That is, don't try to answer a critic (of Christianity) accepting his premises...his statements...his presumptions. If you get sucked into accepting them uncritically you will be trapped into following him down his path to his conclusions. Once you say you believe his foundational beliefs, you are obligated to accept their deductions/implications. You will belike unto him. You will be as erroneous as he is.

So never accept an invitation to debate based on his premises; that is, with his stipulations. Obviously, the secular atheist has a whole set of premises that are contradictory to the theistic worldview. They are incompatible, and one must not give in to accepting any of them...and hope to come to a legitimate conclusion (debate victory).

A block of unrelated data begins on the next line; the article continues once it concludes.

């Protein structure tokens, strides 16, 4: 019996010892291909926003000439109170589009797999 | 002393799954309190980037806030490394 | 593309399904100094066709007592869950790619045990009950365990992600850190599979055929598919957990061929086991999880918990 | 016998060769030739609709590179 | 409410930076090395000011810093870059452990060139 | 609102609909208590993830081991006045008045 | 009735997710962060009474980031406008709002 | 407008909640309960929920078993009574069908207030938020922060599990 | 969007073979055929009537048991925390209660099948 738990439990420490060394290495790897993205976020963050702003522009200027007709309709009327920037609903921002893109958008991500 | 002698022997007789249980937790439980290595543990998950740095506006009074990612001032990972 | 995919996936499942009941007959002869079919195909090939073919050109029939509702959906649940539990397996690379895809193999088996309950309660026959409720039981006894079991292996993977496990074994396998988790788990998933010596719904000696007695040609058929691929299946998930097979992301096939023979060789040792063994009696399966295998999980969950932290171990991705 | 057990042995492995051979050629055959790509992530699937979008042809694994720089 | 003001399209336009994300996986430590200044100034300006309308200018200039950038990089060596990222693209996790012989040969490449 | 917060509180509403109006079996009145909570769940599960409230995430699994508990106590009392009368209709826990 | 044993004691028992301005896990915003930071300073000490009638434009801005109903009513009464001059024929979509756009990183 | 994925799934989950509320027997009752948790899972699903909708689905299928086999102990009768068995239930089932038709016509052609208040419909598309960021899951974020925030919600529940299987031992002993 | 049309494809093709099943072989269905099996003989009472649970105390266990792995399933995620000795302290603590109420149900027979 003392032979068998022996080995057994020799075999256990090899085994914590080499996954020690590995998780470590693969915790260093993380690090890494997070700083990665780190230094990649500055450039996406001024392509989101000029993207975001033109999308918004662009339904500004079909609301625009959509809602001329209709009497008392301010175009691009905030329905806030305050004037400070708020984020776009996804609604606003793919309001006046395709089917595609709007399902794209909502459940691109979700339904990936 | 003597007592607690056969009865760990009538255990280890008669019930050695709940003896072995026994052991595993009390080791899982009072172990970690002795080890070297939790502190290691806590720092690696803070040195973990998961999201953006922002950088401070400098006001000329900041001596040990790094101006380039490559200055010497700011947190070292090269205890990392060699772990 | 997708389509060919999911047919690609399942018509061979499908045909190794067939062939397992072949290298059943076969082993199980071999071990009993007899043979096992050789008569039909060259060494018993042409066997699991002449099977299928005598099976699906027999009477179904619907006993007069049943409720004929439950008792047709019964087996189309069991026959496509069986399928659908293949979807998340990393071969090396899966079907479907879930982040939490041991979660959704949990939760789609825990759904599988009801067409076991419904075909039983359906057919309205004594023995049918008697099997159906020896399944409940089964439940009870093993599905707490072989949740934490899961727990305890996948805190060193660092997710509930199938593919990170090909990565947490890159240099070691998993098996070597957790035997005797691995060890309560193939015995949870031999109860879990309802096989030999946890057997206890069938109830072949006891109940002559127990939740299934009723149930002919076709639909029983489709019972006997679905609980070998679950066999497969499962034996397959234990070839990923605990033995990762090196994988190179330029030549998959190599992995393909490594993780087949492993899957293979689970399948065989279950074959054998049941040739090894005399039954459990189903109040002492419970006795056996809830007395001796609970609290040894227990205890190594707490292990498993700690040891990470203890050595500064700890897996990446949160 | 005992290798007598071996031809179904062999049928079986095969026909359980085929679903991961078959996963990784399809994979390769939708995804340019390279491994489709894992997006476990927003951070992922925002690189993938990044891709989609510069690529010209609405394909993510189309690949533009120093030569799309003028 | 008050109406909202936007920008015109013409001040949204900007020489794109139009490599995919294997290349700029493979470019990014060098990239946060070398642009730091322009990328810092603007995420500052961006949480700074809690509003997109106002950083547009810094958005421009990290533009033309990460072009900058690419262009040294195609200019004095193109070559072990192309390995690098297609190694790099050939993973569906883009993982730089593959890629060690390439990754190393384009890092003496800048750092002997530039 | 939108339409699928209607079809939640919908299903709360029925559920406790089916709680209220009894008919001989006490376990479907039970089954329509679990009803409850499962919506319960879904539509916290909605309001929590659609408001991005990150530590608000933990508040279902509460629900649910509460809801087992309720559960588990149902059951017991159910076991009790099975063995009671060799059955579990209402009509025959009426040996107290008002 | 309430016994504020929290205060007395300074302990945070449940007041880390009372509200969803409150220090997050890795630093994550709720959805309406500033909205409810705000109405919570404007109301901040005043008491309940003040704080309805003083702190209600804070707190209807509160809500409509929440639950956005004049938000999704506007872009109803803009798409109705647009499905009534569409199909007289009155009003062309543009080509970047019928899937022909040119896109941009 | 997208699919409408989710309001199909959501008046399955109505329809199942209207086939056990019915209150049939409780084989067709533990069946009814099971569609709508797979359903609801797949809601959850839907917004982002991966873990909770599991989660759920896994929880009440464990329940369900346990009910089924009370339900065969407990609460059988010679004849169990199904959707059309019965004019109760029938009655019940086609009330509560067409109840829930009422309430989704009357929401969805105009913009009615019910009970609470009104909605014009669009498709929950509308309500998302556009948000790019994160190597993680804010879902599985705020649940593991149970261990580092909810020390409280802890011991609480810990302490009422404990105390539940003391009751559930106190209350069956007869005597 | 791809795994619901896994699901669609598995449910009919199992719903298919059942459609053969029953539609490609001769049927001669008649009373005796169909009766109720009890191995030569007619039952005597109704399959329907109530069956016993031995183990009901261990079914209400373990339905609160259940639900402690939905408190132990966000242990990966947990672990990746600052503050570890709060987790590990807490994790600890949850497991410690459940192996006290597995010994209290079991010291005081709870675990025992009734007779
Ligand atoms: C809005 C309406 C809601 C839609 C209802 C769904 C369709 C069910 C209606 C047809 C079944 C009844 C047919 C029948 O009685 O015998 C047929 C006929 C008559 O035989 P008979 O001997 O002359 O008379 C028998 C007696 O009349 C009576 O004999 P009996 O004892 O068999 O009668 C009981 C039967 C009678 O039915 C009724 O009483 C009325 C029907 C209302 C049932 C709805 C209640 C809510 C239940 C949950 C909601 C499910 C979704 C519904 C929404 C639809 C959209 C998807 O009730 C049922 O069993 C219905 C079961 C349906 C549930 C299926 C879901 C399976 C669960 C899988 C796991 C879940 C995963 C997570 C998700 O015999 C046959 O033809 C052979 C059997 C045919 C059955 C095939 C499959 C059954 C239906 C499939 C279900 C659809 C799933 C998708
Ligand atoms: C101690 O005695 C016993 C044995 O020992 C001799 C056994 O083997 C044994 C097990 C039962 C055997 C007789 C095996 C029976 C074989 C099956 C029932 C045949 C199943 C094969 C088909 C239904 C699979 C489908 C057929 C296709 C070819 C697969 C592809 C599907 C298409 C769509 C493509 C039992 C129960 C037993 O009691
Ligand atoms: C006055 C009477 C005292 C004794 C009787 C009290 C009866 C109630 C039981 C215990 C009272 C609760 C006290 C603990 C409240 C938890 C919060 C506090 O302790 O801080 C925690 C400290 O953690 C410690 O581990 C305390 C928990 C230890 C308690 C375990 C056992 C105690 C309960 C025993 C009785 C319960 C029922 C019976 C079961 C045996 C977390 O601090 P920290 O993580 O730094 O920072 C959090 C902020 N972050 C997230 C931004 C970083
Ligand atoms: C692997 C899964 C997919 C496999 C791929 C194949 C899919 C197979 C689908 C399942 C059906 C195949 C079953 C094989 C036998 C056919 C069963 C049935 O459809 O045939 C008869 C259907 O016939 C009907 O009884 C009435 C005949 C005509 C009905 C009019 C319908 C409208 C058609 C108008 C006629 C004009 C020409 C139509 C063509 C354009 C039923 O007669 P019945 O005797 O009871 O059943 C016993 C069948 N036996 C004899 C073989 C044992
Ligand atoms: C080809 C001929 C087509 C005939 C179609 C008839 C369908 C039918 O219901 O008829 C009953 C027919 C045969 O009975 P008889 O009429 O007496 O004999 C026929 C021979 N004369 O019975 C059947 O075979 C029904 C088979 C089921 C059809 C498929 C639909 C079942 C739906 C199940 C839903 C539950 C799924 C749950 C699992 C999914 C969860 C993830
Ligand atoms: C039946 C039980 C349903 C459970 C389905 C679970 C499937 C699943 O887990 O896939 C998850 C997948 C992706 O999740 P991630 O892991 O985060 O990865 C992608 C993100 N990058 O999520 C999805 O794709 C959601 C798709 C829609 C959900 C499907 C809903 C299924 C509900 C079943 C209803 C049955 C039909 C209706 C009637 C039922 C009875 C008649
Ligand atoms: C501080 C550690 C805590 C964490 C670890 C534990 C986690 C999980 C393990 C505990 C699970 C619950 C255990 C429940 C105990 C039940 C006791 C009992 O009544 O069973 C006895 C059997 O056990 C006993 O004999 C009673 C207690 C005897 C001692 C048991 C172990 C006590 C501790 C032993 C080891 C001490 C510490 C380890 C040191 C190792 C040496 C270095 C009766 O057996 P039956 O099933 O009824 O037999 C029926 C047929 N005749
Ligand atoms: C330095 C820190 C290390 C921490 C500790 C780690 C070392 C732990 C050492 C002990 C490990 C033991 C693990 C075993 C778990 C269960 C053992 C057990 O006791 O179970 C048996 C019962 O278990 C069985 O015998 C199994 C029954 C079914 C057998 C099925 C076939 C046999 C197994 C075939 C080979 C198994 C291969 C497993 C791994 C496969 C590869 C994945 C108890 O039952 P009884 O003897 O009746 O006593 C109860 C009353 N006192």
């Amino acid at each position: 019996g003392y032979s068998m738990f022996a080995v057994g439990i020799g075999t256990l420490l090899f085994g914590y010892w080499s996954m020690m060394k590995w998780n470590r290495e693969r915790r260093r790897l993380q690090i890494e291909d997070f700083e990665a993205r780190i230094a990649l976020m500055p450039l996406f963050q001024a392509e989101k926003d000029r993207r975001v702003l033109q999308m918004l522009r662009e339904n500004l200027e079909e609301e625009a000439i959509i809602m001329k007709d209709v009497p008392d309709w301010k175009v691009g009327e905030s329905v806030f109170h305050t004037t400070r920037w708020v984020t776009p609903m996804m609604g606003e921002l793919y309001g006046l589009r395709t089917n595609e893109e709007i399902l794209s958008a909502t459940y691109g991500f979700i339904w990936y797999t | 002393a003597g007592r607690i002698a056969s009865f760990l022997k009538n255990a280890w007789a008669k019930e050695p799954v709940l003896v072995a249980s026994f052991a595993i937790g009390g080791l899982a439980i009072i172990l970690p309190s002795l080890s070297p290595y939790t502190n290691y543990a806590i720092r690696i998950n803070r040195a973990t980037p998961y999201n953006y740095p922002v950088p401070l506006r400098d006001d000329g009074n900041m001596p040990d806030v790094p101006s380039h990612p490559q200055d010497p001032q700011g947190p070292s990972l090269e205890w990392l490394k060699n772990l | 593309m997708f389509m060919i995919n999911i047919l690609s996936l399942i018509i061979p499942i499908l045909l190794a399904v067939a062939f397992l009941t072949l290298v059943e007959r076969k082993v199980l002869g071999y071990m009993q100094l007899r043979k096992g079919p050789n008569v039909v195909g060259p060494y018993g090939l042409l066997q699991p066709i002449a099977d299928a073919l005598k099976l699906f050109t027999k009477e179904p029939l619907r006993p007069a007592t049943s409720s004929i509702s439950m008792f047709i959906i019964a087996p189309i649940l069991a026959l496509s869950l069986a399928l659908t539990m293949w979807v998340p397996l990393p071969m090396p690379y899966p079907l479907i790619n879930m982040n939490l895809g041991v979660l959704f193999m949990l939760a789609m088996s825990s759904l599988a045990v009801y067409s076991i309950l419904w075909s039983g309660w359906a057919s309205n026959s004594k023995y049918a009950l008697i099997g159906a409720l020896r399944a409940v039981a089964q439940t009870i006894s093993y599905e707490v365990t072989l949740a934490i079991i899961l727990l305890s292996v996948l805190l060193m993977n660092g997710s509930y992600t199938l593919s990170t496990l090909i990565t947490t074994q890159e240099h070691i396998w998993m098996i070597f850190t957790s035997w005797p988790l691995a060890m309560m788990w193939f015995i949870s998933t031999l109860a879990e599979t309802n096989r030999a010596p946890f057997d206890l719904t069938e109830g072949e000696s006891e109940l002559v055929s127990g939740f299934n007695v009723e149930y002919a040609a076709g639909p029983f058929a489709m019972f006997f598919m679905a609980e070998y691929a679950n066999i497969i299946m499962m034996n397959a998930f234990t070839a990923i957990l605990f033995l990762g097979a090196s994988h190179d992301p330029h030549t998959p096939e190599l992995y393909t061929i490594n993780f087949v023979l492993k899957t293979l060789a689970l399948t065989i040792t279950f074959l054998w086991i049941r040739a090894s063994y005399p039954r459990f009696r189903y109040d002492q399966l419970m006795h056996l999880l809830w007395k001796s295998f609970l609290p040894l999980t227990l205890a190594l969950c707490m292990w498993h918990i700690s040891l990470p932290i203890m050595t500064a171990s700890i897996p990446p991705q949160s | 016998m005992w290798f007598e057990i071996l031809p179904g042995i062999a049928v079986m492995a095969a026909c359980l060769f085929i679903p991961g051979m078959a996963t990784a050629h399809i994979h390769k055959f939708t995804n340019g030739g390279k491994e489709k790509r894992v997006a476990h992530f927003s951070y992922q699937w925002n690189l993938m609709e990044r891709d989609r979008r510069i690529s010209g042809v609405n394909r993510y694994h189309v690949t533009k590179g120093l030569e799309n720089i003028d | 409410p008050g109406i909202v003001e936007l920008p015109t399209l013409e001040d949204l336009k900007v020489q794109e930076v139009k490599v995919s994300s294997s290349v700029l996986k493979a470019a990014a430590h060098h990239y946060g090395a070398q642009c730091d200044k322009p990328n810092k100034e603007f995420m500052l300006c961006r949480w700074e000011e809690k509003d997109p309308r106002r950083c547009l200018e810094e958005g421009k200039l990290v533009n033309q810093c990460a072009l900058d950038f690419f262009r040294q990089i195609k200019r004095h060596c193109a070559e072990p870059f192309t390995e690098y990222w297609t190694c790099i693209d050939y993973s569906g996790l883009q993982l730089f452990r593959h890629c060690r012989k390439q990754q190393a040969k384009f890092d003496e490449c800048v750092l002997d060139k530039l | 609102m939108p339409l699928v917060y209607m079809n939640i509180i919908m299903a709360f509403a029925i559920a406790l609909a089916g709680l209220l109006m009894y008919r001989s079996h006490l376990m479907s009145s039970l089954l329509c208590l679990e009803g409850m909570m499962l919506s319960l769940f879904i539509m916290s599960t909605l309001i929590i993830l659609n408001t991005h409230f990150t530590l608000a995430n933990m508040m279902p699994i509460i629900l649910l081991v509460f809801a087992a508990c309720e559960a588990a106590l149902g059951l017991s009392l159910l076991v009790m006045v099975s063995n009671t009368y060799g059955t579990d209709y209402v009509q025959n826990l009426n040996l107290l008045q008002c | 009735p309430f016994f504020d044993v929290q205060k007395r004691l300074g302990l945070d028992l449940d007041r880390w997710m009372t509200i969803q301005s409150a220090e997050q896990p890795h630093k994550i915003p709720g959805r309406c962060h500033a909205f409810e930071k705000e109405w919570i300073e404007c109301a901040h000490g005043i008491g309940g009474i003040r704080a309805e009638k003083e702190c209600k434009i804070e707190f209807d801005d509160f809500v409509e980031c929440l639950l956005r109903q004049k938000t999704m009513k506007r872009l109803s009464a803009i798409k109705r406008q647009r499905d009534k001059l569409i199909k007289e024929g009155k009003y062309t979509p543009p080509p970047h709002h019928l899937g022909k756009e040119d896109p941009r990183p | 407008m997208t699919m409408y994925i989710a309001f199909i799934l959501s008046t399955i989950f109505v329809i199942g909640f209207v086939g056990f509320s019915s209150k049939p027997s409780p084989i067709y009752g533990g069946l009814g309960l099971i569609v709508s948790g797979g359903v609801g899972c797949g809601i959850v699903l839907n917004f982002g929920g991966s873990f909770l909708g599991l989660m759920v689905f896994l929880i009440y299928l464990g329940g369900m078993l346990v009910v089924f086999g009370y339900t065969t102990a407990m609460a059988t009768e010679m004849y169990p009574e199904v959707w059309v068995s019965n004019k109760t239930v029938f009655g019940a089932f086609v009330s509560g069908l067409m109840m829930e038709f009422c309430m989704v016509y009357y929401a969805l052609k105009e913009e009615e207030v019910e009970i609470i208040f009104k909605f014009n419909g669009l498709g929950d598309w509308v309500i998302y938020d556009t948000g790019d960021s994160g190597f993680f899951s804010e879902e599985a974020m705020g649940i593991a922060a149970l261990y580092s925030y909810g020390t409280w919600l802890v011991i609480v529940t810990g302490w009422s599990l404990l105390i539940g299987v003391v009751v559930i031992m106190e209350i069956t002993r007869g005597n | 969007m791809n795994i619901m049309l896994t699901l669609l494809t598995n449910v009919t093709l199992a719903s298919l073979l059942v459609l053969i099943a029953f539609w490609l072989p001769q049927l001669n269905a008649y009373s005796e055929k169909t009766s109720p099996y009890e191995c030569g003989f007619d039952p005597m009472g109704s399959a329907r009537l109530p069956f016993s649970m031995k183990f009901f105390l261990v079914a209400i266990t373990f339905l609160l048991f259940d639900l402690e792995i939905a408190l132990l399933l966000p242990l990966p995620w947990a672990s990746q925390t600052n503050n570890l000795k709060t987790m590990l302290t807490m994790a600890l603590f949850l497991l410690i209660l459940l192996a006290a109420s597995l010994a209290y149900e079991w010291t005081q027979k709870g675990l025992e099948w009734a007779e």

Answer a fool according to his folly...(Proverbs 26:5)

If, however, a secularist persists on debating only with his premises, then force him to take his argument down to its logical conclusion. Since his premises are faulty (unsubstantiated, illogical, or fallacious), then when taken to their logical conclusion, they will be seen to be absurd! Force the fool to continue on down the path until he self-destructs! Until his position loses its credibility...in the real world of reason and logic!

He then can not consider himself wise in his own estimation ("conceit", KJV)! He will recognize his foolishness. He is trapped by his own premises. Q.E.D.